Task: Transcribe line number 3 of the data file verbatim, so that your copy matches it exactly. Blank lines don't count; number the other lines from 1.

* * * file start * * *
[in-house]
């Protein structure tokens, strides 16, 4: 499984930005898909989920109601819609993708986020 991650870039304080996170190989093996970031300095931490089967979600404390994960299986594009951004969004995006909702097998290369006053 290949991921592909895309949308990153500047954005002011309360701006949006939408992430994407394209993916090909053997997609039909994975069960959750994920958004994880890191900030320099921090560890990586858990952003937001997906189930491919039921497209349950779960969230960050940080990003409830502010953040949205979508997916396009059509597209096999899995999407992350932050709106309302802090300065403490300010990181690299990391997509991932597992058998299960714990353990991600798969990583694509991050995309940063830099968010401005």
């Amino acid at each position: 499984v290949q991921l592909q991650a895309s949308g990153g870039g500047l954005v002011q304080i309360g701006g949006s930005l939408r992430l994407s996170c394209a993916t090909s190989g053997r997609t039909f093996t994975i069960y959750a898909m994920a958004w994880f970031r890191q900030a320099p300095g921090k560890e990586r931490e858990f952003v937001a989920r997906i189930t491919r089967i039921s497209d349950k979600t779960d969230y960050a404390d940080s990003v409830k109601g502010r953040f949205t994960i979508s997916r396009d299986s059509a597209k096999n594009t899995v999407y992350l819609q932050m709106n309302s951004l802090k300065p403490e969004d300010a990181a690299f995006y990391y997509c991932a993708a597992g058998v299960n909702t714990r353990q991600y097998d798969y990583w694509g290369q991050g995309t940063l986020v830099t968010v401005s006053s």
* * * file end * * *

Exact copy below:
């Amino acid at each position: 499984v290949q991921l592909q991650a895309s949308g990153g870039g500047l954005v002011q304080i309360g701006g949006s930005l939408r992430l994407s996170c394209a993916t090909s190989g053997r997609t039909f093996t994975i069960y959750a898909m994920a958004w994880f970031r890191q900030a320099p300095g921090k560890e990586r931490e858990f952003v937001a989920r997906i189930t491919r089967i039921s497209d349950k979600t779960d969230y960050a404390d940080s990003v409830k109601g502010r953040f949205t994960i979508s997916r396009d299986s059509a597209k096999n594009t899995v999407y992350l819609q932050m709106n309302s951004l802090k300065p403490e969004d300010a990181a690299f995006y990391y997509c991932a993708a597992g058998v299960n909702t714990r353990q991600y097998d798969y990583w694509g290369q991050g995309t940063l986020v830099t968010v401005s006053s």